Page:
New Braniff Up and Running 20 Minutes Late

Mary Jo Nelson Published: March 2, 1984
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It was a day of joyous birthdays for the Braniff family.

John Paul Braniff Jr., born March 1, 1952, turned 32 on Thursday. A seminarian, he celebrated quietly at his priestly studies in Indiana.

The airline founded by his grandfather was reborn the same day. The new Braniff Inc. resurrected its tradition with 19 inaugural flights from as many cities.

Among the most honored passengers from Oklahoma City to the Dallas/Fort Worth Airport and back were John Paul Braniff, son of founder Paul R. Braniff, and another of John Paul's sons Michael, 28.

"I'm so glad you were on my flight," bubbled Lynn Fox Lyon, attendant on Flight 102 which carried John and Michael from Dallas to Oklahoma City.

"I was praying to Tom Braniff up in heaven every day. "Braniff just can't be dead.' I never gave up hope," the stewardess said. Tom Braniff co-founded the airline with his brother, Paul, in 1928 in Oklahoma City. The two men died a few months apart in 1954.

As the inaugural flight 103 soared out of Will Rogers World Airport to begin the exciting day, the airline was running true to its new slogan, "Braniff is Up and Running."

It was running late by 20 minutes.

Several of the 72 new flights also were delayed by minor first-day problems, but nobody seemed to mind as scores turned out at Will Rogers and elsewhere, just to wish the carrier "welcome back."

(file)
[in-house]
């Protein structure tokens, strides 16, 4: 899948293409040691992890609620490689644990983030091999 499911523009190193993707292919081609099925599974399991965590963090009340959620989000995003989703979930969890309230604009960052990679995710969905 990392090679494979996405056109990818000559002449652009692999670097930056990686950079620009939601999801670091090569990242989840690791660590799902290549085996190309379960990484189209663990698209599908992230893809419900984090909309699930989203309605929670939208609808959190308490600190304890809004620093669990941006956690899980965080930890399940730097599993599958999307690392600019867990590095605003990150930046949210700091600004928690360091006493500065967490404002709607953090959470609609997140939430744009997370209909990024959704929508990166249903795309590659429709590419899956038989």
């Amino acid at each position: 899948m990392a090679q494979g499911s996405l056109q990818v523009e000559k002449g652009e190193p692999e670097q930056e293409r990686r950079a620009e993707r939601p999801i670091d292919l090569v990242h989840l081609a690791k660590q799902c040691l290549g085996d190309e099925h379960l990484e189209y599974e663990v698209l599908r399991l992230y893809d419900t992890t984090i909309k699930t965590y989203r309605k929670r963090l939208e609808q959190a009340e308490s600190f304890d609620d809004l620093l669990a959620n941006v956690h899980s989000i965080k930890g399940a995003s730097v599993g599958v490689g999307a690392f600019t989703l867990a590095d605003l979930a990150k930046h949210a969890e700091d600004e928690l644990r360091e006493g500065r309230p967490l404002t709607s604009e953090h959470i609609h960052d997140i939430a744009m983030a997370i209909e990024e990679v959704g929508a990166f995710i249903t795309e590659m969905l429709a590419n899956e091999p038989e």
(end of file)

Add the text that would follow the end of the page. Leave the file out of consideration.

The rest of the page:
Spirits were bubbling over with the champagne at D/FW, where hundreds showed up to jubilantly celebrate the day with Braniff employees.

Ray Barnett, who was Braniff terminal manager until the airline filed bankruptcy on May 13, 1982, was the first to greet the Braniff father and son in Dallas.

"What an honor," he almost shouted. "Wait 'til I tell my wife."

Inside the D/FW hospitality room, off-duty pilot Bob Ganss grabbed the elder Braniff. "I just want to shake your hand," he told him. "We're so delighted they kept the Braniff name. That makes us family."

Like unknown numbers of other off-duty Braniff employees, former employees and their families, Ganss volunteered to personally greet passengers at Dallas. Similar Braniff armies staffed terminals throughout the system.

"I worked here 20 years and never met a Braniff," said one former employee. "I'm tickled to death."

"I think every single Braniff employee in the world volunteered today," said Pat Zart, former long-time employee. She said hundreds of retired and unemployed Braniff people have volunteered for months to get the carrier back in the air.

At Will Rogers, more than 150 persons milling about wore "Welcome Back" stickers. The crowd munched on doughnuts provided by the airline, cheered when the plane rolled up to the ramp, again when Miss Oklahoma Susan Powell snipped a ribbon and gave the travelers a warm sendoff.

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